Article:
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3 trends the hotel sector should look out for in 2017

Posted by David Jackson / 4-Jan-2017

3 trends the hotel sector should look out for in 2017

In many ways 2016 felt like a seismic year for the British hotel sector. April saw the introduction of the National Living Wage (NLW) with hospitality firms required to pay staff over 25 at least £7.20, a 50p increase on the previous rate.

In June many were left reeling by the Brexit vote and the crash of the pound to a 31 year low against the dollar. Analysts are now predicting a 3.4% increase in food costs in 2017 alone. Hotel operators are being squeezed from almost every angle with increasing costs, price sensitive customers and increasing competition.

Now more than ever successful hoteliers need to stay ahead of the pack, and so to kick off 2017 we’ve summarised some of the most important trends from experts from around the world.

1. Competition will intensify, particularly in London  

According to PwC, a combination of uncertainty following the Brexit vote, security concerns  and significant increase in supply will drive price competition as hotels fight for custom. 7,000 new rooms are expected to be opened in London, about the same as Edinburgh, Manchester, Aberdeen, Belfast, Birmingham, Cambridge, Liverpool, Leeds, Glasgow and Bath combined.

Whilst a temporary bounce in tourism due to the weak pound may partially offset this growth, experts forecast RevPAR down by 0.5%. This still compares favourably with other cities though, and the story in the regions is more positive with RevPAR growth expected at around 2.3%.

2. To compete hotels must create an experience from their F&B

“If you only sell a bed, you are in competition with Airbnb” says Peter Banks, General Manager at Rudding Park. Even with recent concessions made by the site to limit London rentals to 90 days, hoteliers all over the world are still facing stiff competition from the sharing economy.

One way that we expect to see hotels respond is to create unique and ownable experiences from via their F&B offer. Muriel Muirden, trend forecaster at global architecture firm WATG,  points to the rise of the ‘edible resort’ which is where hotels place an increased emphasis on the provenance of their food in relation to the building. For example, last year AccorHotels pledged to build vegetable gardens in 1,000 of its properties.

Check how Sofitel Bangkok Sukhumvit saved +$60,000 by reducing food waste  <http://info.winnowsolutions.com/sofitelfoodwaste>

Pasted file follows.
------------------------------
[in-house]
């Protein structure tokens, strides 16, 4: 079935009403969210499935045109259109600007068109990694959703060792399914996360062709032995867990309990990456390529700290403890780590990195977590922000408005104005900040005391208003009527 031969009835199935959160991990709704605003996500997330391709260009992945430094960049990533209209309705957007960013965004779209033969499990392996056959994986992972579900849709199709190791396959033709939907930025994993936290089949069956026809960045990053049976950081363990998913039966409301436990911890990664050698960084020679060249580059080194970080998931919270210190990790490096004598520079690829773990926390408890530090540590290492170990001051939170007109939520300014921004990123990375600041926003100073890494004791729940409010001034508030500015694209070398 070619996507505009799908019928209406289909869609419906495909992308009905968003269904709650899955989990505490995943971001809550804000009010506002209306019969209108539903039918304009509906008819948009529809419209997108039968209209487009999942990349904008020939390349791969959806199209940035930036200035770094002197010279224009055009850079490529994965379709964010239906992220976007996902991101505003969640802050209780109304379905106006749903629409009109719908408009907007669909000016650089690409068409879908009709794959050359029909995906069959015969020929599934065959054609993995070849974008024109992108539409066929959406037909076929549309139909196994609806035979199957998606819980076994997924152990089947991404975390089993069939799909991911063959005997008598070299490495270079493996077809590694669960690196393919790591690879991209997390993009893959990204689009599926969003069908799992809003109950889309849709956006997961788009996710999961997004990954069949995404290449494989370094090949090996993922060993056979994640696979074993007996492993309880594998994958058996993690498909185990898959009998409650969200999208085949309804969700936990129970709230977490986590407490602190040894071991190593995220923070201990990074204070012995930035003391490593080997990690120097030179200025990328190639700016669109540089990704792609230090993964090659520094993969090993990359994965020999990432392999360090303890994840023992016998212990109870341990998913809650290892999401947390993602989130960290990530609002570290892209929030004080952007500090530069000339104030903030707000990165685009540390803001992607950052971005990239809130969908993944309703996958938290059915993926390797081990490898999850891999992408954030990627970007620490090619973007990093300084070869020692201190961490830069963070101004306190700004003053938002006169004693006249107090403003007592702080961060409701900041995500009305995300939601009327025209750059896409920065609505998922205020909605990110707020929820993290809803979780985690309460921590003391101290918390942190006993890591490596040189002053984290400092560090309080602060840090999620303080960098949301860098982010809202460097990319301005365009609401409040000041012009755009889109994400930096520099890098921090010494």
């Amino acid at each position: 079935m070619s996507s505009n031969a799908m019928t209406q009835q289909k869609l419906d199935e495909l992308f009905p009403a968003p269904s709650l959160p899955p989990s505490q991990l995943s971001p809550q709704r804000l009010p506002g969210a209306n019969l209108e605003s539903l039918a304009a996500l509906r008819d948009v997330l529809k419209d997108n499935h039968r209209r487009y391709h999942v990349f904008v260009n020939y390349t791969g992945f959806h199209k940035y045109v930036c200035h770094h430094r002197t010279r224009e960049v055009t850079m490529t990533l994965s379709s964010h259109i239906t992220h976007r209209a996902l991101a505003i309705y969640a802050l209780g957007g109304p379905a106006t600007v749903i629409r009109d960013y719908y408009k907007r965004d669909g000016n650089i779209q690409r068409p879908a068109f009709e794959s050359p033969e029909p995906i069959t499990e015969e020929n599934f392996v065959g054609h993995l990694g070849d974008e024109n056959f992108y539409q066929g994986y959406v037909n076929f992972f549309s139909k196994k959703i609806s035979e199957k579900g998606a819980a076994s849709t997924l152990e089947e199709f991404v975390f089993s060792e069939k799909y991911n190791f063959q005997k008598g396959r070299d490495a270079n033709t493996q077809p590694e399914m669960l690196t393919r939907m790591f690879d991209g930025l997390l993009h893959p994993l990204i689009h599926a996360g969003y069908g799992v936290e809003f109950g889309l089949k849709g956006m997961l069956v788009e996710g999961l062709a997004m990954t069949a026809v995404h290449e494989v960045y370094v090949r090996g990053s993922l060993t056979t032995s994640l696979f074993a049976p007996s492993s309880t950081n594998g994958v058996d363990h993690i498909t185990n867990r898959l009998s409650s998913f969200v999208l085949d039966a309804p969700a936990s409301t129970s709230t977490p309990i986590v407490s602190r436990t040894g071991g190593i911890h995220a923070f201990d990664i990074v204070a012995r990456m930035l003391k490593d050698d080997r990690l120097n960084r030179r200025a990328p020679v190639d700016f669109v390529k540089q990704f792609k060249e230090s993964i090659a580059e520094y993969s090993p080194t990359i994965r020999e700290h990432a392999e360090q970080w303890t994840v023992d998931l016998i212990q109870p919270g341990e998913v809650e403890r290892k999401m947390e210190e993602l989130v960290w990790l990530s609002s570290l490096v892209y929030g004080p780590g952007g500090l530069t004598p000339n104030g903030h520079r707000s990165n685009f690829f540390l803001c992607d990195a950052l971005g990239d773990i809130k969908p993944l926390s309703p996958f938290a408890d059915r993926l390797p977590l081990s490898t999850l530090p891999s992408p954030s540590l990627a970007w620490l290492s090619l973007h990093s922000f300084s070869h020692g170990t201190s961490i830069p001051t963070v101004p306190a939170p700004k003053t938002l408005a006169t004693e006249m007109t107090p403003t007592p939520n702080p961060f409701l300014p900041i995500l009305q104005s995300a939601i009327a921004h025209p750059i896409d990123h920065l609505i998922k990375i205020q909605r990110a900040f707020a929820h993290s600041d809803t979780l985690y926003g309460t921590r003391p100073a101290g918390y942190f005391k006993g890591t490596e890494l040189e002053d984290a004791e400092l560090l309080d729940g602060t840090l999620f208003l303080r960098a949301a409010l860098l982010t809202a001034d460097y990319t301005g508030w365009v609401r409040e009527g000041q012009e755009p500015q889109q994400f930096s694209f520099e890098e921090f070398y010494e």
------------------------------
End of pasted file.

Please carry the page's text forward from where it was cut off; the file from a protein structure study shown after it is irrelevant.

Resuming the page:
Elsewhere, Kittitian Hills in the Carribean has created the world’s ‘most edible golf course’ where guests find lush crops and fresh fruit trees alongside a beautiful setting. And more and more hotels are offering the opportunity to meet with their head chef or dine at a special chef’s table to create a differentiated experience for their guests.

3. Hotels take an increasingly scientific approach to reduce waste of all kinds

With increasing pressure on RevPAR and rising costs, hotels will need to laser in on any inefficiencies within their operations to reduce waste in the form of space, product or time.

Reducing unused space, IHG and design firm IDEO are working together to redefine how public space is used for business travellers. Instead of often under-utilised lobbies which generate little or no revenue, new ‘Flex Meeting’ spaces will capitalise on the co-working space trend for business travelers. Guests will also be able to order food and beverages delivered to their spaces using ipads. 

At the back of house, increasing food costs will push savvy chefs to squeeze every last drop out of their food budget to maintain margins. Hotels will increasingly look to digital tools to measure and monitor waste to drive cost savings.

See how Pullman Dubai Creek City Center achieved 4% reduction in food  purchasing cost in only 4 months

Tell us what you think

Do you agree? We’d love to hear your thoughts on what the important trends will be in 2017. Let us know in the comment section below.

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Photo credit: Mohammad Saifulah via Unsplash

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